Metacircus by Howard Yeh

Words Are But Shattered Mirror of Thoughts

Does Ruby Dream An Eclectic Shell?

Whenever I encounter something that sounds even slightly hard to do in Bash, I’d think: “hmmm, how do I do this in Bash? Oh, I know, I’ll use Ruby.” So I never actually bothered to learn Bash. Better for my sanity.

But sometimes in the depth of night, contemplating my eventual existential end, I’d think to myself, hmmm, wouldn’t it be nice to have a shell that’s consistent, expressive, powerful, concise, and FUN to use?

I was motivated by two thoughts:

  1. Ruby’s syntax makes a plausible shell.
  2. Ruby itself makes a compelling shell.

So I wrote a Ruby shell called Rubish. Rubish, like Ruby, is object oriented from the ground up, and it only uses Ruby syntax (it has no metasyntax of its own). And unlike Bash, Rubish is not rubbish. (Always fun to bash Bash).

In a series of articles, I’ll write about Rubish itself, its design, and what potentials it could have (aside from being yet another attempt at programmatic shell that’s merely quaint.).

Along the way, I’ll have digressions about the internals of Rubish to demostrate metaprogramming techniques in Ruby. Feel free to skip these, but I hope they would stimulate your hacking muscles as they did mine. For example, what use is a class that has all its methods undefined (I wonder if Ruby classes have castration anxiety)?

class Mu
  self.public_instance_methods.each do |m|

For the rest of this article, I’d like to ask you to imagine how you’d design a Ruby shell yourself.

Now, Imagine!

Ruby’s syntax is concise enough that in the degenerate case, it’s like any other Unix shell.

> ls
> ls :la # i.e. ls -la
> ls "-l *"

Command evaluations are just method calls handled by the shell object. Of course, since we are eval ing, any Ruby expression is valid.

> 1+1
> "abcd" == "dcba"

Since it’s Ruby, it follows that we can abstract unix commands as objects.

> @cmd = ls ; false
> @cmd.inspect
"<#Rubish::Executable @cmd=\"ls\">"

Because commands are objects, it’s easy to build extra functionalities for them with Ruby. All these extensions to unix commands are just be ad hoc wrappers that munge lines from a pipe. So unlike PowerShell, Rubish assumes no specialized support from the underlying platform.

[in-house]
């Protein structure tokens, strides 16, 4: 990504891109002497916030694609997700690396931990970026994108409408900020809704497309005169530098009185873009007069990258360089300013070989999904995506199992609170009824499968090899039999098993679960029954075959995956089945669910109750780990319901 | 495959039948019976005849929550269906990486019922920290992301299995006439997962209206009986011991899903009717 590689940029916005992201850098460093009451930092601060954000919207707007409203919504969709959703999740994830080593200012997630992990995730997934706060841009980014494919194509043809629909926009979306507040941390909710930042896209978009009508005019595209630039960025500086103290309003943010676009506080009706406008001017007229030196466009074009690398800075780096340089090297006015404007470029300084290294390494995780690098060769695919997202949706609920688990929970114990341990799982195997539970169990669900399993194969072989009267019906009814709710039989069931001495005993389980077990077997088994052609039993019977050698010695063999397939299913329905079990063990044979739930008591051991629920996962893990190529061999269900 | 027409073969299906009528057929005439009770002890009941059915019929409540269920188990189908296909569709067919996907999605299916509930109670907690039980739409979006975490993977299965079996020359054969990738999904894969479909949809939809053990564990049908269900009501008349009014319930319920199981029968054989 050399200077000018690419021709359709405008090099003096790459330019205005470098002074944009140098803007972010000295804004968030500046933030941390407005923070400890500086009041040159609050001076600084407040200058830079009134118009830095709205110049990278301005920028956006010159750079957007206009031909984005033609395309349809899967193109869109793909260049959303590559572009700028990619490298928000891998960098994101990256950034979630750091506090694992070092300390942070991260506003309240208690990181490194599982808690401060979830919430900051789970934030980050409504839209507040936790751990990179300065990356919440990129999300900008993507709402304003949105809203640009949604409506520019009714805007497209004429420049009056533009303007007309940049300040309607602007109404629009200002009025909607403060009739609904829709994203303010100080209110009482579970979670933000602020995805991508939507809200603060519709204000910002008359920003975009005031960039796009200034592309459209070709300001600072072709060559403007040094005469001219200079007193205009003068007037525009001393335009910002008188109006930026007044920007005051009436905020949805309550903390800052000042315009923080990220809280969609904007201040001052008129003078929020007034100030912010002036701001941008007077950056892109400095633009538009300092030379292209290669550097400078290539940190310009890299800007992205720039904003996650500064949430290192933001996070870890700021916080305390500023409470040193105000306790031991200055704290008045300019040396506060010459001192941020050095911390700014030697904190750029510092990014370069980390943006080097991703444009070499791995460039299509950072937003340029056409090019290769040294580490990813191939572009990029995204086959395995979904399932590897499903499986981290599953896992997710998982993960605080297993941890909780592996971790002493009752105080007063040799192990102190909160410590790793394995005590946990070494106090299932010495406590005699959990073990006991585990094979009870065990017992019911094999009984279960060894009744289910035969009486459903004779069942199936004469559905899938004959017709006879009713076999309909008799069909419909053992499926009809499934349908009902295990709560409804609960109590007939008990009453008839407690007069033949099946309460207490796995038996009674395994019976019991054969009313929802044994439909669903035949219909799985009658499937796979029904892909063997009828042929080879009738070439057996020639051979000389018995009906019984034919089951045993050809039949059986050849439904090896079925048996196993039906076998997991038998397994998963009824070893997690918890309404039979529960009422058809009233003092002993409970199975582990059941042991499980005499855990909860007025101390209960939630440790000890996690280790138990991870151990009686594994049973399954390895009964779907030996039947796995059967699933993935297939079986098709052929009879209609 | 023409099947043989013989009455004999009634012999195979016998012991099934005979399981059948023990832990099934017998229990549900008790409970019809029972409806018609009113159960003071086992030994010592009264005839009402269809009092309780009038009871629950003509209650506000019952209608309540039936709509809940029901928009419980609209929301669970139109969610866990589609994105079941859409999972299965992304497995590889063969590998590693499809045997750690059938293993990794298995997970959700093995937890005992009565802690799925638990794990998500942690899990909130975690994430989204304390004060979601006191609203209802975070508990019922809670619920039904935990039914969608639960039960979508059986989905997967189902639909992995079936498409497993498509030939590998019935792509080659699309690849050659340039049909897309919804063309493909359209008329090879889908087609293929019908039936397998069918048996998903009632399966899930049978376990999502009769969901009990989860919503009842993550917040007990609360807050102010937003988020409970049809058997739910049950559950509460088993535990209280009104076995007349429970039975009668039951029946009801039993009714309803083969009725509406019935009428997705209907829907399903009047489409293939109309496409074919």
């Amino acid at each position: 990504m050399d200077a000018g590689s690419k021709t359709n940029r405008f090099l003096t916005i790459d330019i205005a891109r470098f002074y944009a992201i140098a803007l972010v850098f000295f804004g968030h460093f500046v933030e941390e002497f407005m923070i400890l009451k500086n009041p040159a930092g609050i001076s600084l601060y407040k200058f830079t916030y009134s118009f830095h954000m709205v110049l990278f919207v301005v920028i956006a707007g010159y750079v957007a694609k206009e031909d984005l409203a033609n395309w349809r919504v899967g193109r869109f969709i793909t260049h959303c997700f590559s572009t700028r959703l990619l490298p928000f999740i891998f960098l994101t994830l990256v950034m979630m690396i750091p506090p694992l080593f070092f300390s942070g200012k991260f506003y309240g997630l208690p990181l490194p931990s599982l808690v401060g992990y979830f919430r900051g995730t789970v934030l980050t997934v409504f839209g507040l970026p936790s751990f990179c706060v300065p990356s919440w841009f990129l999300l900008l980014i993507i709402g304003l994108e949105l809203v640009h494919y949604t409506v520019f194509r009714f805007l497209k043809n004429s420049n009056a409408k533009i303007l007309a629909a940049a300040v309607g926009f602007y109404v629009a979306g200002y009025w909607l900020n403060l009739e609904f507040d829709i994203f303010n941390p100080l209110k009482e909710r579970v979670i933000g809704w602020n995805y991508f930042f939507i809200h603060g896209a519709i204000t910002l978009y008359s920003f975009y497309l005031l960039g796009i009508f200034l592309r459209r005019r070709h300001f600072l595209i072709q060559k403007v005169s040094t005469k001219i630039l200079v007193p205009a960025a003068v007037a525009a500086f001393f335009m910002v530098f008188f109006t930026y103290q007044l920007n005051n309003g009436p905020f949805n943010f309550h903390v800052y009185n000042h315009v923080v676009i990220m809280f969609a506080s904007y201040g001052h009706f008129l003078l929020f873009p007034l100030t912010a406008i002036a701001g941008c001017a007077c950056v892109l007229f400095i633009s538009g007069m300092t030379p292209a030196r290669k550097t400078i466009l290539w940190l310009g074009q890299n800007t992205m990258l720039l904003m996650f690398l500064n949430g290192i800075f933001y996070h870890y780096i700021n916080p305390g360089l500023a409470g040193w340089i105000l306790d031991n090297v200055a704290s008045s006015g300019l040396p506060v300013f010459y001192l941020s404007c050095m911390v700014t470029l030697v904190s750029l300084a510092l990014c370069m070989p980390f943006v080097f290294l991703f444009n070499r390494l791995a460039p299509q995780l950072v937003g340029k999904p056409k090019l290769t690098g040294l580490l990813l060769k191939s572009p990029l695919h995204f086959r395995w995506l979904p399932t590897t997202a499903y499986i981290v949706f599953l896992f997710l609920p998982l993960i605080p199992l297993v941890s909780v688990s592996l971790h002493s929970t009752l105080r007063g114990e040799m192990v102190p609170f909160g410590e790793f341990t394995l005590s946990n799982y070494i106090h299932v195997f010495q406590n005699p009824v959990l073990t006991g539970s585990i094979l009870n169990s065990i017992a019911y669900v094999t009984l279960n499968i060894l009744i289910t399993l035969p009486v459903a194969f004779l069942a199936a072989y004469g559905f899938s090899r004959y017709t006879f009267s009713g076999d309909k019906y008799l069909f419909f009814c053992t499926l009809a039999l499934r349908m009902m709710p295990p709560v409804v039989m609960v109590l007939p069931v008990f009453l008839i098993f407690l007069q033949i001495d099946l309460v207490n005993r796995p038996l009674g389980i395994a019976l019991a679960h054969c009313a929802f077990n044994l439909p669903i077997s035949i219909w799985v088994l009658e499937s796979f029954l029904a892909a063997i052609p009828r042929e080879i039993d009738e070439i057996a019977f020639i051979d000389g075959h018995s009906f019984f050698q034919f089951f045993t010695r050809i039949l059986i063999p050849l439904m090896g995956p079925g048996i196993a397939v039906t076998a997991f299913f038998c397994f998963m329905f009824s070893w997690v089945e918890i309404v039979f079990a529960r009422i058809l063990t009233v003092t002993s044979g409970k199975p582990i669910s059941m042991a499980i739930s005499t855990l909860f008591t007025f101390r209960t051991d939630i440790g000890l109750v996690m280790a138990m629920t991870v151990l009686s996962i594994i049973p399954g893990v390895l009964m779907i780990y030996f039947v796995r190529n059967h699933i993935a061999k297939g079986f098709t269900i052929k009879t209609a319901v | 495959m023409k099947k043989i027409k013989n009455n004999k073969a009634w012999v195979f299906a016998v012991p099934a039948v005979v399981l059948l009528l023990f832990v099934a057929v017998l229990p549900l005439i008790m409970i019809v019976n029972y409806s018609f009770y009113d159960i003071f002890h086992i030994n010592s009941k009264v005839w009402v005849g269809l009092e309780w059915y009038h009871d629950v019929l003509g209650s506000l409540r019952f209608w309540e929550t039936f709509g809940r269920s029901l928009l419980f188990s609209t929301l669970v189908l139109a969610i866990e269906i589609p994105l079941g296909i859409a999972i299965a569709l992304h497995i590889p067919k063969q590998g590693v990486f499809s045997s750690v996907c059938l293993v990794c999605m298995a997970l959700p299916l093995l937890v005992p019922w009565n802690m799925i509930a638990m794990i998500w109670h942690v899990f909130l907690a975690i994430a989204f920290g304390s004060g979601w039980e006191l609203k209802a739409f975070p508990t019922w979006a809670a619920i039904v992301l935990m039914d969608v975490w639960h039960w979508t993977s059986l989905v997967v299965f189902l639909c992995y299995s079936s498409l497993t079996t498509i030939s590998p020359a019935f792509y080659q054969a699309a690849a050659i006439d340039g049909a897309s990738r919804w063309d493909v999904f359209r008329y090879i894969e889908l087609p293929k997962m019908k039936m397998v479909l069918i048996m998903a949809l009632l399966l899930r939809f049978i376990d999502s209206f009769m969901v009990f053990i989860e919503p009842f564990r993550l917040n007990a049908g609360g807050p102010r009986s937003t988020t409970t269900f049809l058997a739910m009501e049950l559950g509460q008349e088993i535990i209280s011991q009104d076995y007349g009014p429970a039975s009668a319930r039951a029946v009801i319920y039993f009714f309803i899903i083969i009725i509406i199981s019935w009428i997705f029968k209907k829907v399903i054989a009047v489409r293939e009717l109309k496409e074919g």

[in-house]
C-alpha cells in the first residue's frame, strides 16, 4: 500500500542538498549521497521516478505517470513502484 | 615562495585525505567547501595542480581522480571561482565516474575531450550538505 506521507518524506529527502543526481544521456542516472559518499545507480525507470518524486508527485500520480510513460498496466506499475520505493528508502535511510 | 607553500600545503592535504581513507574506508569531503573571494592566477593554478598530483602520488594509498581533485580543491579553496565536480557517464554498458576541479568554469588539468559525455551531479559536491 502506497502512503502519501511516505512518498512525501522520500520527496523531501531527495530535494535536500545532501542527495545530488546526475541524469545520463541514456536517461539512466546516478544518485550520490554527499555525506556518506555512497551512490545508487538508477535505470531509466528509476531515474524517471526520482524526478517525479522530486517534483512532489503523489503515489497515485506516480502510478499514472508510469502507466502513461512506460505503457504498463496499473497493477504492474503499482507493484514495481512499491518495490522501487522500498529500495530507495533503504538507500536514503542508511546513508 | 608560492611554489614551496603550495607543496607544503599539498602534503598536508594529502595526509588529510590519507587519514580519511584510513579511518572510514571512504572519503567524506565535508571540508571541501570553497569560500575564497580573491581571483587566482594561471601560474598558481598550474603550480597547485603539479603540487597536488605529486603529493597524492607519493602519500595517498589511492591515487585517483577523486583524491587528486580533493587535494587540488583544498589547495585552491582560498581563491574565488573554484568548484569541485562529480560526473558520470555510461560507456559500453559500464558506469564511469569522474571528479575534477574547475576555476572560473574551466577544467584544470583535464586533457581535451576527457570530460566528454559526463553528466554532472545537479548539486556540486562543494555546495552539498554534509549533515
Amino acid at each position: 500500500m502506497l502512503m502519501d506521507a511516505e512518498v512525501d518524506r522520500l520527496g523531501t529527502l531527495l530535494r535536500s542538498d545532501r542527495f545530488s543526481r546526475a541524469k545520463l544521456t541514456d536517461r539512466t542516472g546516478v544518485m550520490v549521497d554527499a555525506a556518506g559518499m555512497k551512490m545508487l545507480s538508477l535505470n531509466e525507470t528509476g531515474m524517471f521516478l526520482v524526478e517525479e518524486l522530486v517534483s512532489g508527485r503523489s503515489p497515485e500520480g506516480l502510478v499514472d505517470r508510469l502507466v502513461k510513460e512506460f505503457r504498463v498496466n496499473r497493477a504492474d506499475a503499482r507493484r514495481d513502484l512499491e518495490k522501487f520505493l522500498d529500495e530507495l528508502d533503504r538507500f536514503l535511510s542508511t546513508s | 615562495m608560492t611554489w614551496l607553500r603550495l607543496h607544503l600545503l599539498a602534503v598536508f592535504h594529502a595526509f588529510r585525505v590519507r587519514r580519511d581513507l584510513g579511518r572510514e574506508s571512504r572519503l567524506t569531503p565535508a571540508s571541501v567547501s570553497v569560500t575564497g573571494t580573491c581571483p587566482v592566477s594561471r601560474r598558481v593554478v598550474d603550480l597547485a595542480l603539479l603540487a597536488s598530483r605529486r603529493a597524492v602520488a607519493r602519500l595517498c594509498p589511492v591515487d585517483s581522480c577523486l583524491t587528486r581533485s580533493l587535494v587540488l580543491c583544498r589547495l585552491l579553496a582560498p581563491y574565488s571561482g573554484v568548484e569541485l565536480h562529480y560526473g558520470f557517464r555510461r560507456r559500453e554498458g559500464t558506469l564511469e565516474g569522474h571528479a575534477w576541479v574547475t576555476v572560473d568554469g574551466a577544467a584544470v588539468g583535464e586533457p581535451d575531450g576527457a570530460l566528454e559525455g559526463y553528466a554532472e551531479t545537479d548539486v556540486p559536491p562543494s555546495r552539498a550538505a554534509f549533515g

You could, for example, imagine a mixin for the ls command (I say “imagine”, because this is not necessarily useful or even pretty. But it illustrates the possibilities).

# we'll mix this into the an Executable instance
module LsMixin
  def each_file(filter=nil)
    # Executable#each yields to a block each line
    # of the executable's output.
    self.each do |line|
      if filter.nil? or line =~ filter
        f =

Then you could extend ls so you yield to a block each line of its output as a Ruby File object,

# use the filter to include only *.rb
> ls.extend(LsMixin).each_file(/.rb$/) { |f|... }

Actually, you could use it for find as well.

> find.extend(LsMixin).each_file { |f|... }

To summarize again,

  1. Ruby’s concise syntax makes a plausible shell.
  2. Ruby itself makes a compelling shell.

In the next article, I’d like to give you a tour of Rubish. And before we go into Rubish itself, I’d love to know how YOU would design a Ruby shell given these ideas. So take a coffee break, and imagine :)

Check out these shells for inspirations:

  • iPython is in Python. It has fairly extensive metasyntax and magic to make it practical. Whereas for Rubish, I chose not to add any metasyntax, because Ruby’s own is (arguably) good enough.
  • rush is another ruby shell by Adam Wiggins. I actually wanted to call my shell Rush. But he got there first. Rush is far more Rubyesque than Unixy. And it’s more designed for handling multiple machines over network. Rubish tries to fuse better with Unix, but keeping with Ruby’s spirit.
  • scsh is a shell in scheme. Being a Lisp weenie, how can I not mention this? Scsh is the work of Olin Shivers, implemented on Scheme48. Shivers’ acknowledgement is worth reading. I couldn’t get scsh to work though.

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